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Manchester teenager gives blood to urge more Black people to donate as 16,000 new donors urgently needed

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Zentih Seyi-Abiodun blood donation

18- year-old Zenith Seyi-Abiodun has overcome her fear of needles and donated blood for the first time to help others like her brother, who lives with the devastating impact of the blood disorder.

Zenith says she wants to thank the blood donors who are saving her 16-year-old brother Charming’s life and to encourage more Black people to help their family and the community by donating to help other sickle cell patients. 

The siblings, from Gorton, came together for Zenith’s first blood donation in a symbolic reversal of their usual roles. Zenith, usually at Charming’s side to support him through his regular exchange transfusions, last week swapped from the side to sitting in the chair and overcame her fear of needles to give blood, with Charming watching on in support. 

NHS Blood and Transplant urgently needs more Black people to give blood to meet the increasing demand for Black African, Black Caribbean or mixed ethnicity donors.

This Sickle Cell Awareness Month, NHS Blood and Transplant is urging Black people to donate blood to save lives. It is safe and easy to donate and you can save up to three lives in one hour.

16,000 new donors from the Black and mixed Black communities must be recruited this year across the country as demand rises for life-saving transfusions for people with sickle cell disease.

Sickle cell is the fastest growing genetic disorder in the UK, affecting 15,000 people with around 300 babies born with the blood disorder each year.

Each month 1,300 Black donors are needed to give blood to provide life-saving transfusions to sickle cell patients, as well as for use in emergencies, childbirth, during surgery, in cancer treatments and for us in other medical conditions.

Sickle cell is an inherited blood disorder and is more common in Black people. It can cause organ failure, stroke, or loss of vision, and can be fatal.

People who are Black African, Black Caribbean and of Black mixed ethnicity are more likely to have the rare blood sub-group Ro that many Black sickle cell patients need. In Manchester, 345 active Black donors – 44 per cent – have Ro blood.

Charming Seyi-Abiodun, 16, was diagnosed with sickle cell at birth and had his first painful episode, known as a crisis, at six months old with swollen legs and arms. When he was five years old, he started having more crises and doctors were concerned about his increasing risk of a stroke.

Charming said: “Every day was a struggle, like a heavy load I carried around on my back.

“The fatigue, the aches and pains – it felt like my joints were rusting up.

“Now, after a blood exchange I feel good, when I am closer to when my next transfusion is due, I start to get tired.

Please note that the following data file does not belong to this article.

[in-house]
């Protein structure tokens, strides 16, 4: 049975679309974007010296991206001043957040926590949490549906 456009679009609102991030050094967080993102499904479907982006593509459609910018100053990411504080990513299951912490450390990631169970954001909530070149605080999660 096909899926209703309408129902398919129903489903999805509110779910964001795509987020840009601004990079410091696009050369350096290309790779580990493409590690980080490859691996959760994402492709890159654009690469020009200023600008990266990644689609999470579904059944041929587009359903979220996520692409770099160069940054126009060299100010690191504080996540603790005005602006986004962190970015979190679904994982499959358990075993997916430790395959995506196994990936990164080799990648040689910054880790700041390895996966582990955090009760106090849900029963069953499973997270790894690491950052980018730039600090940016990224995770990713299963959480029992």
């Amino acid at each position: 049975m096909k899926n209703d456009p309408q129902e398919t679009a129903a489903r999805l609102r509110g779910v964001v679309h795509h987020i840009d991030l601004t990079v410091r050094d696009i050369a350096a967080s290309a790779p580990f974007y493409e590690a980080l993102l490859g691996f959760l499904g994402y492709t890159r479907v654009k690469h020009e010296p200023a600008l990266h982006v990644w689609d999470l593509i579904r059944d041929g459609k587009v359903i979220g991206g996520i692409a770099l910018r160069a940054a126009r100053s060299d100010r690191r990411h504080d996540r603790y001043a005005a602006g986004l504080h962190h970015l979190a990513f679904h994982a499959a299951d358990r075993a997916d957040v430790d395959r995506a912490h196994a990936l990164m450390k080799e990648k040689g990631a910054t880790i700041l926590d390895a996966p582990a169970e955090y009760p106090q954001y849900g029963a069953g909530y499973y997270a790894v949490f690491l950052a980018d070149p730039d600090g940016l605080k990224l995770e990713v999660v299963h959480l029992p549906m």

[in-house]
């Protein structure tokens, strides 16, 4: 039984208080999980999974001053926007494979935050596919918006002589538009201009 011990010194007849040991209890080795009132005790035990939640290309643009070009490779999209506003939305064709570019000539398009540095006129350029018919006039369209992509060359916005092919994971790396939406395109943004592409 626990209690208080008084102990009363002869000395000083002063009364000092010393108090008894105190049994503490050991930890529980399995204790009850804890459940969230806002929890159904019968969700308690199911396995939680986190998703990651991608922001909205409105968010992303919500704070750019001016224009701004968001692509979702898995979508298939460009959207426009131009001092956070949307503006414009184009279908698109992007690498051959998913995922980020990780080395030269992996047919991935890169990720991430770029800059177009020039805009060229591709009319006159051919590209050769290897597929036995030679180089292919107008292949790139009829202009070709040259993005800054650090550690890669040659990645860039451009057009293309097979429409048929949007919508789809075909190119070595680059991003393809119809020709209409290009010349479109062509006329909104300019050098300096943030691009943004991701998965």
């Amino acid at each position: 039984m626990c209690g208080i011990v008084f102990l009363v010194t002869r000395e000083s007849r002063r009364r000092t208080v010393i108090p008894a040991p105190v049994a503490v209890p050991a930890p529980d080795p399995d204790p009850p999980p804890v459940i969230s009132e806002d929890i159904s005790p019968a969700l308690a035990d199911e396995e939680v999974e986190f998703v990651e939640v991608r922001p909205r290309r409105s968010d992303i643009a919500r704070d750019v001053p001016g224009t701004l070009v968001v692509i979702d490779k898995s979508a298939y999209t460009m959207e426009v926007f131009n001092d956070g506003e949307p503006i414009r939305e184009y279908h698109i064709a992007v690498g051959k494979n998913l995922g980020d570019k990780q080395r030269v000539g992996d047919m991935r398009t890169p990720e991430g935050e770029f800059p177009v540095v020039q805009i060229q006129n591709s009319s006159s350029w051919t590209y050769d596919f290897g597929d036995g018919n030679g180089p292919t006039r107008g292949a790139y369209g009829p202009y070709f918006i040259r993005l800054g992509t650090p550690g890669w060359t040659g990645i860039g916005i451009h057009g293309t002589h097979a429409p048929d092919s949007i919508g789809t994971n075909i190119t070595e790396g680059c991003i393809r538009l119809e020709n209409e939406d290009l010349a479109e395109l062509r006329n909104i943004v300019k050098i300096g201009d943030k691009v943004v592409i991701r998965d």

“The blood donated has helped me to feel better every day, I am running and playing with my friends, so I feel very thankful and grateful for blood donors.”

Zenith was keen to give blood when she turned 18 and made her first donation on Monday 19 July at Manchester City Centre Blood Donor Centre.

Zenith, who is hoping to go Leeds University in September to study Business, said seeing her brother go through sickle cell crises as he grew up was upsetting: “He would be sick every day and couldn’t play for more than a couple of minutes. It was hard for me to understand when I was young.”

After giving blood, Zenith said: “It felt really good donating. I felt amazing to be able to make a difference to someone’s life and help people like my brother, just like other donors have been so generous to my brother.

“More Black people are needed to give blood, any of us could be in that position of needing blood.”

Charming said: “I am proud of my sister, to give blood shows kindness and love for others, to be able to help someone like me.”

Nationally, there are currently 12,633 Black and mixed Black blood donors, which is around 1.5 per cent of the total donor base. In Manchester there are 792 – two per cent of overall active donors. 

Colin Anderson, Community & Engagement Lead at NHS Blood and Transplant, said: “The numbers of blood donors needed from Black African and Black Caribbean communities show just how important our appeal is for new donors to make an appointment to give blood today.

“There are very real people behind these numbers – they are children, adults and their families who face painful struggles with life-threatening sickle cell and uncertain futures.

“But they are also the donors who are doing something amazing – giving blood takes just one hour and can save three lives.

“We know demand for Black blood donors will continue to rise as the number of people with sickle cell grows but we have a chance now to close the gap and help our friends, neighbours and communities battling this disease.”

NHS Blood and Transplant is working closely with Black communities and sickle cell groups to increase numbers of new donors and rates of donation through a variety of campaigns and events.

The number of Black donors in England has increased in recent years by around 29%. Last month, on June 19 2021, the highest number of blood donations from Black donors in a single day for 22 years was recorded – with 223 donations. The previous record was held in 1999 with 212 donations in one day.

The special blood donation event was part of the United by Blood campaign, throughout June 2021, to encourage more Black people to donate in memory of Evan Nathan Smith, a 21-year-old man who had sickle cell anaemia.

Become a blood donor. Register today and book and appointment by visiting www.blood.co.uk, downloading the GiveBloodNHS app or calling 0300 123 23 23.


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